Resume FAQs
Whether you're a new graduate with limited work experience, are switching careers, have gaps in your employment history, or were recently laid off and are unsure how to address that in your resume, our resume FAQs will guide you through all these situations.
Resume FAQ

Should I discuss being laid off or fired on my resume?

We have all had times in our lives when our job has suddenly ended, for any number of reasons.  Revealing that information on your resume should be handled carefully. 

Your resume should be a positive marketing tool about your qualifications and ability to do the job to which you are applying.  It is therefore not necessary to provide a complete biography including any negative details.  If you were fired from a prior position - for whatever reason - it is highly recommended to leave that information off.  Your resume is the document offering the first impression of you as a candidate, which will ultimately, hopefully, land you in an interview.  A discussion of the circumstances surrounding your departure from prior employment should happen after you are in an interview, and are able to succinctly present your side of the story.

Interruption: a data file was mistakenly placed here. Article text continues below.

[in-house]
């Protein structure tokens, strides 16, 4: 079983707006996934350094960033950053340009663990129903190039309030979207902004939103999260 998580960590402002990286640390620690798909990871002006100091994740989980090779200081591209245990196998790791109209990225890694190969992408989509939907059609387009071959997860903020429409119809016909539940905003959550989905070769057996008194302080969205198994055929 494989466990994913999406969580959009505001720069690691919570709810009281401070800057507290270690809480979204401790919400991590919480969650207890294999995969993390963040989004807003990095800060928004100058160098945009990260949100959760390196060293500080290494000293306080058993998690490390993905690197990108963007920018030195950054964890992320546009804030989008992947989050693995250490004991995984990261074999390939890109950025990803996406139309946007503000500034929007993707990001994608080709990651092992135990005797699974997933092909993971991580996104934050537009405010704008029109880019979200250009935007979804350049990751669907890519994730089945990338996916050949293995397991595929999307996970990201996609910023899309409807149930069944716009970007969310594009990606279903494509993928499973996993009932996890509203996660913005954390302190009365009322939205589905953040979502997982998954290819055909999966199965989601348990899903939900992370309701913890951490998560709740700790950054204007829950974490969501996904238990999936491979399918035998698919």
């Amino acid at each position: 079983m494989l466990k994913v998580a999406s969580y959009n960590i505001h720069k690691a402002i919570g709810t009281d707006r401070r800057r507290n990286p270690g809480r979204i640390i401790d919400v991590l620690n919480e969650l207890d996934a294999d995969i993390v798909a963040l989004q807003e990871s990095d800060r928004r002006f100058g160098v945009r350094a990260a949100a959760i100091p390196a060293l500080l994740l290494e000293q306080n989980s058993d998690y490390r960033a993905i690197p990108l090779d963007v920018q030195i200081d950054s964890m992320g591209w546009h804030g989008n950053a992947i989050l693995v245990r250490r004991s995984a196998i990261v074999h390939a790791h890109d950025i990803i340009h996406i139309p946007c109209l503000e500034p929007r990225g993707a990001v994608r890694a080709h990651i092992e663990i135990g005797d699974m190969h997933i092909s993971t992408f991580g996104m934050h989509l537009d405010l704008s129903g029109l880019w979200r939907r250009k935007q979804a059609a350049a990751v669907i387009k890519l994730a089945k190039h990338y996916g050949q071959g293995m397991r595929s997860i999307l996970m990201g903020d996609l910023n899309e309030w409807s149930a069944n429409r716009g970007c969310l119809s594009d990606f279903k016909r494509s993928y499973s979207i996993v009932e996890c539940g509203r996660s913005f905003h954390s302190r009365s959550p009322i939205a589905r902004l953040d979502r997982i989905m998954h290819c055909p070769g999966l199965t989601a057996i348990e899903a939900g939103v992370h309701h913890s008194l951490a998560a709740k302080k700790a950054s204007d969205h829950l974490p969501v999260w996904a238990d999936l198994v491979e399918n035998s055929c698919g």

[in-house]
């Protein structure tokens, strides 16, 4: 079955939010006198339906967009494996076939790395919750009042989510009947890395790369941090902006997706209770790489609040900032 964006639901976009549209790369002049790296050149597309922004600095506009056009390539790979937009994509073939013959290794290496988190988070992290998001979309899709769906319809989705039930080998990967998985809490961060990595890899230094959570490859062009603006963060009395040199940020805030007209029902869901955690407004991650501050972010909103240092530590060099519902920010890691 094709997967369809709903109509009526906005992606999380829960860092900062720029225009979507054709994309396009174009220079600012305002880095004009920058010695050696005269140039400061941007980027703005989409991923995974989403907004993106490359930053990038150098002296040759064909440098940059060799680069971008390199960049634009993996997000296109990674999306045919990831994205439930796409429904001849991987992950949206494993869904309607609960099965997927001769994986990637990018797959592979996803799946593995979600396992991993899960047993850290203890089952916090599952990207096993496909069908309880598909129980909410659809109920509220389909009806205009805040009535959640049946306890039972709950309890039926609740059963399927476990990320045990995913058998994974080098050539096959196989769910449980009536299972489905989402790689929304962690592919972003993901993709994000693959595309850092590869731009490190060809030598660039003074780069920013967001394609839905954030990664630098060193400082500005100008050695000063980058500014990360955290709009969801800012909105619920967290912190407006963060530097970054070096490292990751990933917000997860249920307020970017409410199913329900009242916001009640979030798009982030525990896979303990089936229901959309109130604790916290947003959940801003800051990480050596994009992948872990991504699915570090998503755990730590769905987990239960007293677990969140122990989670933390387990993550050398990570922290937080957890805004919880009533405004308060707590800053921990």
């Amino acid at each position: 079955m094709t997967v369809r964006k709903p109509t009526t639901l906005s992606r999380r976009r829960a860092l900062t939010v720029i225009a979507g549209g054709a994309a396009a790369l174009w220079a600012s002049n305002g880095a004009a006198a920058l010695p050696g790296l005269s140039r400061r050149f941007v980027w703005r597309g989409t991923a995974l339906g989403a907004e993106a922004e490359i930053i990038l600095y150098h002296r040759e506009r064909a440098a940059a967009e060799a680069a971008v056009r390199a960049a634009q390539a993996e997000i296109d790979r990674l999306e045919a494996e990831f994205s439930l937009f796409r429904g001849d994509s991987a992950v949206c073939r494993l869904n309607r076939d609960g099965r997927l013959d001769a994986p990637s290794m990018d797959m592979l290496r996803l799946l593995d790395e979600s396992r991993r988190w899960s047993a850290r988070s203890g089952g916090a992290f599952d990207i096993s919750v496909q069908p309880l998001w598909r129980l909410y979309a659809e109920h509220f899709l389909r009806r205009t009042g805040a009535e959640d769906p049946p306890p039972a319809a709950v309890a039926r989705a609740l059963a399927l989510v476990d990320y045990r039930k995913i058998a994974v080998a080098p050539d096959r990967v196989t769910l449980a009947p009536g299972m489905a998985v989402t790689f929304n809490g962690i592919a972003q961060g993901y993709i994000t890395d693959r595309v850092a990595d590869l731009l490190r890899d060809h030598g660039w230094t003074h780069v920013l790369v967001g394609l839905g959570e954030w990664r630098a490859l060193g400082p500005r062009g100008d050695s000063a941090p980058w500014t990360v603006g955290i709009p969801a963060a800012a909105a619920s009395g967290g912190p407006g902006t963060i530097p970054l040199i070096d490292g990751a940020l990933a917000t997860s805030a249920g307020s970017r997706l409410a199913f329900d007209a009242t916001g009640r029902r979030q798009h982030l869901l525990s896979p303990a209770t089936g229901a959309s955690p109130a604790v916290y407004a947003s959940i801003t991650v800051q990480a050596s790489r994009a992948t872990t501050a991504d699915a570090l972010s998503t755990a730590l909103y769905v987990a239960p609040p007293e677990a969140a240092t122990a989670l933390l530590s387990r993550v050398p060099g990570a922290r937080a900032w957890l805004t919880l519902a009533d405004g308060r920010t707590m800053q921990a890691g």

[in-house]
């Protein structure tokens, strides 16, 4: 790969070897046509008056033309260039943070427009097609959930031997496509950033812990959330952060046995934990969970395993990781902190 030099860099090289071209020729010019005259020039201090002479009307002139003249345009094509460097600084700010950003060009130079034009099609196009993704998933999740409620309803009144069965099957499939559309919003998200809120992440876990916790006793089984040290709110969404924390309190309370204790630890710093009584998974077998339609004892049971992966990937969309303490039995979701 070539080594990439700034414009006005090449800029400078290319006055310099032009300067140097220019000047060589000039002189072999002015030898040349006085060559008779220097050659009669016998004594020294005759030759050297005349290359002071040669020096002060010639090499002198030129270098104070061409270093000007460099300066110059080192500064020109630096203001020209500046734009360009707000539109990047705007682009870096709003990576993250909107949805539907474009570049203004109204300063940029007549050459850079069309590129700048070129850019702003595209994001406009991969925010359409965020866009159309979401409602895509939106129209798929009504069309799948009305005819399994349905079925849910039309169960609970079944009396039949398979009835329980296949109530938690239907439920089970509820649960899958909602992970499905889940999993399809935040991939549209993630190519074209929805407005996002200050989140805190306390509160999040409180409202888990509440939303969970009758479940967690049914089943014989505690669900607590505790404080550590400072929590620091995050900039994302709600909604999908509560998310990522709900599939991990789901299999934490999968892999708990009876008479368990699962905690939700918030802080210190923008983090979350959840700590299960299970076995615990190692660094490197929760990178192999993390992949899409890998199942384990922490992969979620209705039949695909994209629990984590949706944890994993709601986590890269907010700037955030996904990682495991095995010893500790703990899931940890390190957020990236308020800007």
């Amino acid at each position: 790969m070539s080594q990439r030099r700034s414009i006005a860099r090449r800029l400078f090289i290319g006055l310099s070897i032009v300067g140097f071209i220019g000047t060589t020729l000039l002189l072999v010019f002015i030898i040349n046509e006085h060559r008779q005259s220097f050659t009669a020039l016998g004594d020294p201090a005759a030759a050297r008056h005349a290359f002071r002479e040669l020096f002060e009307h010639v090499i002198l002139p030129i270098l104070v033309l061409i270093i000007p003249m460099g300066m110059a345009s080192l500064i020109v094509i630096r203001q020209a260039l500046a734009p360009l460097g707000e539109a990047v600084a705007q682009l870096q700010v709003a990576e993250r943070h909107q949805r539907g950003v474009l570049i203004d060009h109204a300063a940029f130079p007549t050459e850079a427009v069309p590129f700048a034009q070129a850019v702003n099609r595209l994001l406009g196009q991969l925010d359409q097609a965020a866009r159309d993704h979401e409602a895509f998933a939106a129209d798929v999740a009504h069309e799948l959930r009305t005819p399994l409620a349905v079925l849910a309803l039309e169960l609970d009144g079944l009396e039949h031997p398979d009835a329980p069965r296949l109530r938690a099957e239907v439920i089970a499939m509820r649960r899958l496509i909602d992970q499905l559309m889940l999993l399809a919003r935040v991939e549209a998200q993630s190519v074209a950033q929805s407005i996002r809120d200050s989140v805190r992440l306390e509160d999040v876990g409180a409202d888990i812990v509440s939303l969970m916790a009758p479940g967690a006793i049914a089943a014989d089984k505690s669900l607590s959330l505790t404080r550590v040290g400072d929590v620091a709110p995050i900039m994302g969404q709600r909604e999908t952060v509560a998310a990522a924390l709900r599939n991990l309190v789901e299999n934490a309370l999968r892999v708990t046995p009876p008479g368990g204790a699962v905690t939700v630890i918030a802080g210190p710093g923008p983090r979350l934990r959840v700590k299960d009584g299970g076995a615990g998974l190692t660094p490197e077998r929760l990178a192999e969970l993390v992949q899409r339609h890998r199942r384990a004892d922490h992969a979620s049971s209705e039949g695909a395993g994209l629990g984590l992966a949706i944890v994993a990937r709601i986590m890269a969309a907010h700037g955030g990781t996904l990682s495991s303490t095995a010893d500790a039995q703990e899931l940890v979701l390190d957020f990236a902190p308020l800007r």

However, if you were simply laid off from a prior job due to budget cuts, merger etc., you may want to include language in a Cover Letter, such as: 
“Due to recent budget cuts at XYZ company, more than 1,000 positions were eliminated, which included my job.  My track record, evaluations and performance have always been at the highest level, and I am looking forward to transitioning my computer programming skills to a company where I can make an immediate impact.”
Again, it is not advisable to include details of a layoff on the resume.  Stick to your skills and experience, matching as best as possible, the job description, and you will have a better chance of advancing to an interview.  The Cover Letter is where you might include a layoff, and the personal interview is where your being fired would warrant further discussion.